Having plenty of hot water at the ready is both a comfort and a necessity. Where would we be without hot H2O for our dishes, showers, laundry, and more? With the increasing popularity of both gas vs. electric tankless water heaters, it’s possible to access an unending supply of hot water — on demand. Even better, modern tankless water heaters are less expensive to operate, require less maintenance, and are dramatically more efficient than the big old tank heaters of yore.
The bottom line is both electric and gas tankless heaters are highly efficient and either will save you energy, time, and money.
In this article, we’ll take a closer look at the specific differences between gas vs. electric tankless water heaters, and discover some tankless water heater pros and cons. Then we’ll compare these highly-efficient water heating systems across a few categories.
|Gas Tankless Water Heater||Electric Tankless Water Heater|
|Efficiency||✓||✓ (tie, depending on type of use)|
Tankless Water Heaters Gas vs. Electric: The Basics
Before we can determine which heater comes out ahead, we’ll need to learn a little more about tankless water heaters in general.
What is a tankless water heater?
A tankless water heater is also known as a “point of use” or an “on demand” water heater. Unlike a traditional water heater, which stores water in a tank between uses, a tankless water heater only heats water on demand. Each time you run your kitchen faucet, or turn on your shower, a heating element draws water inside the unit and heats it just for that use.
With their large, bulky tanks, traditional water heaters accumulate a lot of “standby” energy loss from constantly keeping a large amount of hot water at the ready. Tankless water heaters, on the other hand, are much more efficient. They are also considerably smaller and can squeeze into more spaces.
Depending on its size and flow rate, the number of gallons of water a tankless heater can pump per minute will vary, but get this — as long as the flow rate of your water matches the rate of your water heater, you’ll never run out of hot water. Anyone who’s ever had a hot bath turn lukewarm halfway through, or scrambled to rinse the conditioner out of their hair before losing the last bit of hot water can tell you what a selling point that is!
The Many Advantages of Tankless Water Heaters
First, let’s get the main disadvantage of tankless water heaters out of the way. It’s true; you’re going to spend a little more upfront with a tankless heating system.
But consider the tankless water heater’s greatest asset: its major efficiency. Regardless of whether you choose gas or electric, a tankless heater will be around 35% more efficient than a traditional tanker. Higher efficiency not only means a more environmentally sustainable heater, but it also translates into significant cost savings over time.
Another tic in the column of tankless water heaters is their longevity. A traditional water heater generally lasts about 10 to 13 years on average. In comparison, tankless water heaters can last 20 years or more — almost twice as long! Add into the mix that tankless water heaters are safer and less likely to leak, and you can pat yourself on the back for making such a wise choice.
Gas vs. Electric Tankless Water Heaters: Pros & Cons
Now that we’ve taken a look at why tankless water heaters are so great, let’s get to a more detailed comparison of the two basic types of tankless water heaters: gas vs. electric.
Gas Tankless Water Heaters
- Higher capacity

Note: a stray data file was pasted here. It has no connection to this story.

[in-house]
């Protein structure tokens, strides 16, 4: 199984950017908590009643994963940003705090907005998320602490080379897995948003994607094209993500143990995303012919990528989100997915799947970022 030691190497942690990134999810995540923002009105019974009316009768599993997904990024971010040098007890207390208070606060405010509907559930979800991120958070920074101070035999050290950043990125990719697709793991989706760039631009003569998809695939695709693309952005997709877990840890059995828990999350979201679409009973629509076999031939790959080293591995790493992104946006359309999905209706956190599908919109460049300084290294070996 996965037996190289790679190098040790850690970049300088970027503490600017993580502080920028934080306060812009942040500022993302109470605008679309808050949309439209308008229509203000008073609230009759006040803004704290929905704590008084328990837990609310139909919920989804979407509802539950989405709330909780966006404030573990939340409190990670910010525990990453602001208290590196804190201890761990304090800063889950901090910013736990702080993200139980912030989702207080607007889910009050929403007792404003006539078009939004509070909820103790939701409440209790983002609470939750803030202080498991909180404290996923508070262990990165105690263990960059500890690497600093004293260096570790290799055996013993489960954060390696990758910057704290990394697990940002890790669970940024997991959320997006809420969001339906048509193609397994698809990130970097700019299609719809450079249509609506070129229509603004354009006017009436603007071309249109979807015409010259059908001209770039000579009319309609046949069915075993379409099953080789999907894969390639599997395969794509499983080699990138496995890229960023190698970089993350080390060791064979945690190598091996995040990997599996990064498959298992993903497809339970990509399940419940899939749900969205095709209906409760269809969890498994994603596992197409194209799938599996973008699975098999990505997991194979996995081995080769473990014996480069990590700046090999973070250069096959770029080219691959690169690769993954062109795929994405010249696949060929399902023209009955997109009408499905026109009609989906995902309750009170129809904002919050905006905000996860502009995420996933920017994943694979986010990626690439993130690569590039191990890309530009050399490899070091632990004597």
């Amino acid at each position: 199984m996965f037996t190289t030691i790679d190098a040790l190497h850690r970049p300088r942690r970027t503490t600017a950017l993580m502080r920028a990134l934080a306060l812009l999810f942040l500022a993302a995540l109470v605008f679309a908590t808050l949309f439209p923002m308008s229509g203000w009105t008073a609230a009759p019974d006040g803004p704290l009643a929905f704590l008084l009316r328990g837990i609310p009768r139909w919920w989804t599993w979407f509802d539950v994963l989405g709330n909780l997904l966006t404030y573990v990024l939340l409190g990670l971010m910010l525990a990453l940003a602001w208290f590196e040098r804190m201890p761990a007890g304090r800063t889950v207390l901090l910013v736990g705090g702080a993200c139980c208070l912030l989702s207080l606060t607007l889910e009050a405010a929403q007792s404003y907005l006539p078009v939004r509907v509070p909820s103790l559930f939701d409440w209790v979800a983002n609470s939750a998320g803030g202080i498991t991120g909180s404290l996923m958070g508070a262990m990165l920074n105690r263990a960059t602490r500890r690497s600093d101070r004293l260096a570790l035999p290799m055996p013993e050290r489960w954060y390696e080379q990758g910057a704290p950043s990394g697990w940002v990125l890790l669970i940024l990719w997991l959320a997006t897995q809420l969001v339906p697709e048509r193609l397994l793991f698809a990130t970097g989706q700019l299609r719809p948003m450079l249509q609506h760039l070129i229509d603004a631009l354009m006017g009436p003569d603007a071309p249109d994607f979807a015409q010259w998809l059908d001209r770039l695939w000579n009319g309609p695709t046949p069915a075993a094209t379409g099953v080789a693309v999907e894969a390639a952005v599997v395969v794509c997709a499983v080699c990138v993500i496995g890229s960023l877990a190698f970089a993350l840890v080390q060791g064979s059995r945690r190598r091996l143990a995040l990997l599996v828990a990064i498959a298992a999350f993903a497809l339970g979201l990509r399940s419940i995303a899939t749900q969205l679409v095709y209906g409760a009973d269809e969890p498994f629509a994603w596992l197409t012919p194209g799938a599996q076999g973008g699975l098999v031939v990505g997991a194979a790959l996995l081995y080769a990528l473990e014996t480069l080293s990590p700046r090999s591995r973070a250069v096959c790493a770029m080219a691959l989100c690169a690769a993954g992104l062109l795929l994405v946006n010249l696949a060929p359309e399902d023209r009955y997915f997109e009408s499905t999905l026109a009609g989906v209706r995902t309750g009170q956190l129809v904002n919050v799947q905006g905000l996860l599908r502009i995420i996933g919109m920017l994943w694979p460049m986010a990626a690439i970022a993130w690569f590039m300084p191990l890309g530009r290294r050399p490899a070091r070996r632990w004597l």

- Lower overall operating cost, but dependent on fluctuating fuel costs
- Produce a larger temperature rise per GPM than electric models (see below for more info)
- Risk of gas leaks
- More prone to mineral scale buildup
- Higher initial and installation costs than electric
- More expensive and/or difficult to maintain and repair
Electric Tankless Water Heaters
- Smaller size
- No pilot light
- No gas-related hazards
- Less expensive upfront
- Much easier installation
- Higher thermal efficiency
- Easier maintenance and repair
- No need for gas hookups or special venting
- Smaller carbon footprint (if using clean power source)
- Lower flow rates
- No hot water in a power outage
- Not as efficient in larger or colder homes
- Operating costs can be higher, depending on rates and region
Top 3 Things to Know About Tankless Water Heaters
Both gas and electric tankless heaters have grown in popularity in recent years due to their consistent advantages over traditional water heaters. Either is a sound choice, but there are a few important things to note about tankless water heaters, regardless of how they’re powered.
Know your hot water demand. You’ll want to “size” your tankless water heater, which means calculating how much hot water you need to use at one time and determining your temperature rise. The latter is the number of degrees it takes your heater to heat incoming water, whatever its temperature may be. There are many online how-to’s that can help you figure out the ideal size for your tankless water heater.
Determine flow rates and GPM. A heater’s gallons per minute flow rate, or GPM, determines how much water it can pump out in a minute. Why is this important? If the flow rate of your water matches the rate of your water heater, you’ll never run out of hot water. However, if your GPM is too low for the flow rate of, say, your bathtub, your water may not be able to heat up as much as you’d like, as quickly as you’d like. Most tankless water heater manufacturers provide charts to illustrate the GPM of a unit, to show whether it will meet your needs.
Consider your climate. Choosing a tankless water heater will be informed by where you live. Because tankless heaters only heat as needed, the incoming water is much more important to consider than with a traditional water heater. The temperature of the water flowing into your heating unit will depend on the temperature of groundwater, climate, and the season. The colder the incoming water, the harder your heater will have to work. Consult an average supply water temperature map to determine which zone you live in. Then use the lower end of the temperature range to make sure you’ll always have enough hot water, even during the coldest time of the year.
Electric vs. Gas Tankless Water Heaters: Efficiency, Cost, Installation, and Maintenance
Now it’s time to compare gas vs. electric across categories of efficiency, price, ease of installation, and maintenance requirements.